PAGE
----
Thursday, April 17, 2014
John Golden has written about food, dining and lifestyle subjects for Downeast magazine, the Boston Globe, Cottages and Gardens magazine, Gourmet magazine, Cuisine magazine, the New York Times and the New York Post.
In his highly opinionated blog, John reports on his experiences dining out all over Maine and his visits with food personalities, farmers and farmers’ markets throughout the state.
Lemon meringue pie is one of those great American desserts. With its tower of snow-white meringue and tart-sweet filling it just doesn’t get much better than this.
Most recipes are fairly standard. The filling is basically a mixture of sugar, cornstarch and sometimes flour, mixed with water or milk, brought to the boil to thicken and flavored with fresh lemon juice and grated rind.
Every cook has his or own formula, but one of the best that I came across recently was in the cookbook, Back in the Day by Savannah, GA., bakers Cheryl and Griffith Day whose bakeshop there goes by the same name. Their version of lemon meringue pie is quite rich and I’ve adapted it with a few changes.
Why do we Sunday brunch?
Not even this sacred day’s midday meal escapes the hijinks of the gastrotech’s mindset spurring ever serious chefs to reinvent the wheels of eggs Benedict or blueberry pancakes. That’s because the demand is so high, where no brash food centric can live without weekend pleasures of cuisine at warp speed.
Portland doesn’t yet have far-out menus, though, from chefs who want to shock and shake the world of brunch. We’re happy with the few twists on eggs Benedict, hash or waffles smothered in pork belly. The most inventive menu for brunch I’ve found so far is at Caiola’s where the likes of Asian meatballs might accompany your eggs.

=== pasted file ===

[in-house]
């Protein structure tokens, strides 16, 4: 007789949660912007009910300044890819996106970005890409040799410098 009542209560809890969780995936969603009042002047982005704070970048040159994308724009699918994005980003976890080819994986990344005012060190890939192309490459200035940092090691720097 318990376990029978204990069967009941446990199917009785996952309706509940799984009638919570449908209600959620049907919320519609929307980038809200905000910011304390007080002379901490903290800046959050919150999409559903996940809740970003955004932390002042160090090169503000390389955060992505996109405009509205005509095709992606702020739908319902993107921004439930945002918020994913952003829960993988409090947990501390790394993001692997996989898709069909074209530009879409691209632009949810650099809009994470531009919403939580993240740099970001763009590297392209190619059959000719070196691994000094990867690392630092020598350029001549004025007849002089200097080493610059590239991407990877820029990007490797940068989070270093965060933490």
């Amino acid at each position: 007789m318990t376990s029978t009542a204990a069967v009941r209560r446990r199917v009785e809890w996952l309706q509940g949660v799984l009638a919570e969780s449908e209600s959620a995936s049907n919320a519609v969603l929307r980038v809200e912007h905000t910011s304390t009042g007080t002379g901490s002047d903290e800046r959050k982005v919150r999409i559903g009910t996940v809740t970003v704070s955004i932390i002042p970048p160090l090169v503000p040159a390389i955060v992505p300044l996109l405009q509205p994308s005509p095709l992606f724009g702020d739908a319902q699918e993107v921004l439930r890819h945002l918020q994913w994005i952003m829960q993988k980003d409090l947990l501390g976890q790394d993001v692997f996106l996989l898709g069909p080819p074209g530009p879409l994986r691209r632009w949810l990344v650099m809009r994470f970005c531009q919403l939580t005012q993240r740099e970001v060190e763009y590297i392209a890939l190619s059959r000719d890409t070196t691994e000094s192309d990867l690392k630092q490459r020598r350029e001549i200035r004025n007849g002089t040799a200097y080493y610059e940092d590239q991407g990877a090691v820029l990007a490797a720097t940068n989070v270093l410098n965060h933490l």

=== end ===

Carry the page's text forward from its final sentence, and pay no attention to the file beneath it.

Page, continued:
You’d have to be otherwise bound, gagged and blindfolded not to know that upon entering Zapoteca you’re in Portland’s only highly regarded Mexican restaurant. There are snippets of authentic Mexican cooking at a few other establishments around the state, but it’s still not a pervasive feature that defines Maine’s global culinary reach.
Yet sometimes I wonder if the constriction of following a go-local credo influences the cooking too much at Zapoteca. Namely, should it look more to south of the border for ingredients and inspiration rather than to stay within the boundaries of our local foodstuffs that chef Shannon Bard so proudly does to instill in her cooking Mexico in Maine?
Put in a pound each of flour, sugar, butter and eggs and you’ve made the old formula for pound cake, one of the most universally enjoyed cakes and an easy one to make.
There are endless variations on pound cake. These include flavoring it with lemon, using brown sugar instead of white sugar, buttermilk instead of whole milk or adding sour cream or cream cheese to the basic mixture.
Portland continues to attract food mavens who flock to our restaurants, farmer’s markets and locavore’s delights and endeavors. But what we lack is a retail shop that focuses on specialty foods from around the world.
What the good global foodie needs is one place to find it all. We have a handful of stores where you can buy various items, but no one-stop mart where it’s under one roof.
Larger cities like Boston and New York are chockablock with gourmet food shops. In New York, Dean and DeLuca is the best known as is Eataly, the Chelsea Market and hordes of smaller specialty food retailers.